In the previous article, I’ve explained what quantitative trading is about. In this article, I will briefly describe how to start your own research. As I wrote last time, I’m writing about my path and my approach, which may not suit everyone. So take this article as an inspiration.
Quantitative trading has a great advantage that you don’t have to buy expensive software. All the necessary tools are available for free as open source software. This is offset by the fact that instead of money, you have to invest a considerable amount of your time. It can be an advantage for students who typically have more time and less money.
You’ll need to learn a scripting language (Python or Bash), a compiled programming language for the calculations (C/C++) and a tool for mass plotting (matplotlib or gnuplot). It will also be very advantageous to switch to Linux, which is much more suitable for calculations and working with data than Windows. If you were expecting me to reveal some marvelous shortcut, I have to disappoint you. No such thing as “quantitative trading quickly and easily” exists. That doesn’t mean you won’t see partial results sooner. Even if you don’t know how to code, after a few weeks of intensive study you can have the first results of your experiments with real market data. Quantitative trading is a never ending journey. But this is what I have found personally appealing. It’s not something you just learn and you’re done. You have to constantly work on developing your skills and knowledge. I’m constantly tracking scientific developments in the field of machine learning and deep learning methods, which I then take into account in the development of my own algorithms.
Some people with whom I’ve talked regarding this argued that learning to code is useless today – calculations and data processing can be comfortably done in Excel. Excel or Openoffice is great for quick data analysis, but your options with Excel are very limited. I always give one of my own tools as an example. The tool searches for trading opportunities in futures markets, depending on seasonality and relative contango. It works in such a way that I just execute the main Bash script, which calls a subscript that connects to a remote server and automatically downloads the current market data for all futures. Another script then sorts the data and corrects any errors. The main script then calls a C program that performs a simulation of outcomes of all the historic trades depending on seasonality and contango for all futures going back a few decades. The program also contains my own numerical method, which creates a simple probabilistic model for each future contract and verifies its compliance with reality. Comparing all these models together, my program then recommends specific futures contracts, where there is a high probability of a significant move up or down till expiration. These results are used to automatically generate tens to hundreds of charts using the gnuplot plotting pipeline. The main script eventually creates a source file for typesetting and typographical system LaTeX, which groups the charts by commodity and generates a few tens of PDF files that I can finally view.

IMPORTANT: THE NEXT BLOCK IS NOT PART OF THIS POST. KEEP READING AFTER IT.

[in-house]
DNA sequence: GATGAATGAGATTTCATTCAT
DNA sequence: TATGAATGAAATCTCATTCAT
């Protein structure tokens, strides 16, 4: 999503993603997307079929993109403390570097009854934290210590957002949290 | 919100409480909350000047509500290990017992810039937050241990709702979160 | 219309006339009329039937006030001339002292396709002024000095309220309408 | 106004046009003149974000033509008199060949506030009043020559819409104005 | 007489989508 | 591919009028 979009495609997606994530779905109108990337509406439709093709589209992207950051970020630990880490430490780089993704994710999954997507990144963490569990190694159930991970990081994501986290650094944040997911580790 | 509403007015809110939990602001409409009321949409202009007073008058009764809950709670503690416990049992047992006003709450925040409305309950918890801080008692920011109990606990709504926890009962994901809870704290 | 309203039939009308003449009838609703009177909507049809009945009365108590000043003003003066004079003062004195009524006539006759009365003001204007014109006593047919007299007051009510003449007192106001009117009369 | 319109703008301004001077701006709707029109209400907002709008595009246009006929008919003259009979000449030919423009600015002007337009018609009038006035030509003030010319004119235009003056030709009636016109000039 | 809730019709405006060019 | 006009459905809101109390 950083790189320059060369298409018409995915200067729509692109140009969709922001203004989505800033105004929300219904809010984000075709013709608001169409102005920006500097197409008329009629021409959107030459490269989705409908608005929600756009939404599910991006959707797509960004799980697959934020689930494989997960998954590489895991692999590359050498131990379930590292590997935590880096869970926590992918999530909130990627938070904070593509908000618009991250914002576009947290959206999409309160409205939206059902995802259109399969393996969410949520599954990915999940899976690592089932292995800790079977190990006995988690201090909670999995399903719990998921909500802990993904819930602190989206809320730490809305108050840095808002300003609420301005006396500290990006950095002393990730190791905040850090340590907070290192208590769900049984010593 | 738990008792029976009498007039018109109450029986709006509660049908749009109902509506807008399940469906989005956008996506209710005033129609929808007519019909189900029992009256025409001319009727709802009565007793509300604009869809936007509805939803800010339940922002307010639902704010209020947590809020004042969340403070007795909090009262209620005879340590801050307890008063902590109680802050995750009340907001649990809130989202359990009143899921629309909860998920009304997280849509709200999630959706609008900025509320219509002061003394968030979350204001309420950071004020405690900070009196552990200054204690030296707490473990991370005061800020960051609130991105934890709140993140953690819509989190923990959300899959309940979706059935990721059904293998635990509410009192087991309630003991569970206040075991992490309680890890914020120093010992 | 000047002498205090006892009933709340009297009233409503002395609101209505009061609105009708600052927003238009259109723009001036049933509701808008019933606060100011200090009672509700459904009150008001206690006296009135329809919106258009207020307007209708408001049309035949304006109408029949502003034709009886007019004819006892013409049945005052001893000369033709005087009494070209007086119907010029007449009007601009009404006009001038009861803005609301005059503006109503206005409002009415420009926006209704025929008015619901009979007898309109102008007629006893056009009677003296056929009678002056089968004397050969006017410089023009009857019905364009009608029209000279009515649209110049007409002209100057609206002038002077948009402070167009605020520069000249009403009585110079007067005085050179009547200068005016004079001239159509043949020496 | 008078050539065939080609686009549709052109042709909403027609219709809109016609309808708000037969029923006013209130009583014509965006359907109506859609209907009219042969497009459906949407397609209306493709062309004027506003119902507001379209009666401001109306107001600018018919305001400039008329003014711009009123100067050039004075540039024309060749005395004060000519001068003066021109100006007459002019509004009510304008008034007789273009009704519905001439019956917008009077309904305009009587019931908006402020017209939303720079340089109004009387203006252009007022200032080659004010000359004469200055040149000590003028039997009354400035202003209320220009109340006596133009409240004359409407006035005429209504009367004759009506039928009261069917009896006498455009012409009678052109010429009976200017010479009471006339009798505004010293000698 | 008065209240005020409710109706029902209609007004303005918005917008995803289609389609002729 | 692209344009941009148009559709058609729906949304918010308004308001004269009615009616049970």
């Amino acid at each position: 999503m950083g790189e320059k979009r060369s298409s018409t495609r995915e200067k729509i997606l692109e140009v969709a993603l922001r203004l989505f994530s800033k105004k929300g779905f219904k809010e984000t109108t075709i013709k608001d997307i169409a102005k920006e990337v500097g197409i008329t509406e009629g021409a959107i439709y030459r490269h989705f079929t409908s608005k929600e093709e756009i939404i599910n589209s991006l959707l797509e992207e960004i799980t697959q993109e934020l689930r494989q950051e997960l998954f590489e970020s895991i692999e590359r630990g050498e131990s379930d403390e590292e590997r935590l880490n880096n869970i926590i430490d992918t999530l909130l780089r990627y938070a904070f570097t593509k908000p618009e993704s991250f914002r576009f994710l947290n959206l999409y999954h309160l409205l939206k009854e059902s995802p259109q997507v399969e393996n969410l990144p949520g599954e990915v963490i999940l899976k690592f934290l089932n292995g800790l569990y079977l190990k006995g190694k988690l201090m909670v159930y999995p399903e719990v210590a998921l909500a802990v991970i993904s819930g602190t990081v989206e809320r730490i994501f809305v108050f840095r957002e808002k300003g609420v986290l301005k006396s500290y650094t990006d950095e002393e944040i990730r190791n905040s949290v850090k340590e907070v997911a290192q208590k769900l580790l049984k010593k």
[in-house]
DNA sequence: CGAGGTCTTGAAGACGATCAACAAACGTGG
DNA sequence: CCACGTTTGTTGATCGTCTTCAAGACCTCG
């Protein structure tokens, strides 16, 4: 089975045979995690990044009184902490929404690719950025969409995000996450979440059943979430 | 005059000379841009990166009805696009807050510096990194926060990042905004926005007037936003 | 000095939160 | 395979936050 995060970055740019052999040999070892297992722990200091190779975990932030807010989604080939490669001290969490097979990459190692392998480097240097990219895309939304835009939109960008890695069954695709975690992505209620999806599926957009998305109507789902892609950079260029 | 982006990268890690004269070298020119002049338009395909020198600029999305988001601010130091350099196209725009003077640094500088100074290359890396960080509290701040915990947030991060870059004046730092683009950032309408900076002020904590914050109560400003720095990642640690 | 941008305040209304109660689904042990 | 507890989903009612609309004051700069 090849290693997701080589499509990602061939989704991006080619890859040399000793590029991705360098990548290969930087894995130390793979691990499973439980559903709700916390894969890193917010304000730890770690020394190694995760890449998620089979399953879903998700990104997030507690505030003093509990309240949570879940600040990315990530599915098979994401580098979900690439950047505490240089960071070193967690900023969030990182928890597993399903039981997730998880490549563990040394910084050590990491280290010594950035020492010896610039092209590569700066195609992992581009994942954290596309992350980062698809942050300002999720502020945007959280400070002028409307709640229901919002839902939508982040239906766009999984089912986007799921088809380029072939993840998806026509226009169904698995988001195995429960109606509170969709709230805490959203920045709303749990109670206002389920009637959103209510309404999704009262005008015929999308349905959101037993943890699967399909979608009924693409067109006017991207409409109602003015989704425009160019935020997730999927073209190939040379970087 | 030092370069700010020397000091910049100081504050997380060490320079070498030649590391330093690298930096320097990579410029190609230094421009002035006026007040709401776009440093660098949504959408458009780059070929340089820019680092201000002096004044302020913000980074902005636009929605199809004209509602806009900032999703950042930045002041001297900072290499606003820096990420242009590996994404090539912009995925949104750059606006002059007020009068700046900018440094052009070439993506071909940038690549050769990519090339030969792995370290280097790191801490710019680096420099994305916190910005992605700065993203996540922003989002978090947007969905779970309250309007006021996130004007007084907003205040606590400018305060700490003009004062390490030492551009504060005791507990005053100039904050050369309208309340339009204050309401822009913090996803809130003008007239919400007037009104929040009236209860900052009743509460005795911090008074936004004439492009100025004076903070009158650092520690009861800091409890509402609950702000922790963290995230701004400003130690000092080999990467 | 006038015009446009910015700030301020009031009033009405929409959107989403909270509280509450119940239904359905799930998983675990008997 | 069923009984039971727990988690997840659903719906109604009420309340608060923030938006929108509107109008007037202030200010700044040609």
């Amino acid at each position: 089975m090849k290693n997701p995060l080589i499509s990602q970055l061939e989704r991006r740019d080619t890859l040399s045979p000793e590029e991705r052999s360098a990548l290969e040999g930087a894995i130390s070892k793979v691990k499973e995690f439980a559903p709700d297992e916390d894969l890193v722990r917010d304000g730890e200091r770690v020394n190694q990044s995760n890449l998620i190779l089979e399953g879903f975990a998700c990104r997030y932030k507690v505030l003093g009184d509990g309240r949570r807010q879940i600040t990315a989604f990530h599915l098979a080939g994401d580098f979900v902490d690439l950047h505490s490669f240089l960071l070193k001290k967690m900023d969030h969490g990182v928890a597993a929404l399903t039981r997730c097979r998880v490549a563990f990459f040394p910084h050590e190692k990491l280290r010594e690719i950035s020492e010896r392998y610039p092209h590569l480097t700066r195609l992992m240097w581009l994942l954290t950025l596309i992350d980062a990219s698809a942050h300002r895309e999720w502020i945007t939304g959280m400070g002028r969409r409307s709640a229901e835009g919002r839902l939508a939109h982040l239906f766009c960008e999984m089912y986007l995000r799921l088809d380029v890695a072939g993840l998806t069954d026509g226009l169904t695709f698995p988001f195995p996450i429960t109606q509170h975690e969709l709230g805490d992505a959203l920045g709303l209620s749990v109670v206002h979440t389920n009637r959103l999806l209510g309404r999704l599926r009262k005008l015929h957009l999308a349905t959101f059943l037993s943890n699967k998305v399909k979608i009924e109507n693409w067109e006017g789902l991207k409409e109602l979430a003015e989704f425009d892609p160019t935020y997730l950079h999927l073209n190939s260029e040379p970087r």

Do not try to understand everything in the previous paragraph. I’ve described it so that you can have an idea of how these complex operations must be undertaken. At the beginning is a huge amount of confusing data and at the end is a folder with sleek pdf documents. I don’t want to speculate how long it would take you to handle something like this in Excel, but I guess that would be a couple of weeks. Do you know how long it takes my script? A few minutes! The difference is enormous. That is also the answer to the question in the title. The ability to write your own scripts and programs isn’t about saving time, it’s about being capable of doing things that wouldn’t even be possible in Excel. It opens you up to completely new possibilities.
The analytical tool for seasonality and contango described above is already quite advanced. I created it last year. I started with much simpler things many years ago. The same path awaits those of you who embark on a way of quantitative trading. So don’t feel discouraged if you’ve found some of my descriptions complicated. I’ve attached a screenshot of one of the pdfs generated by my tool as described in this article (just for illustration).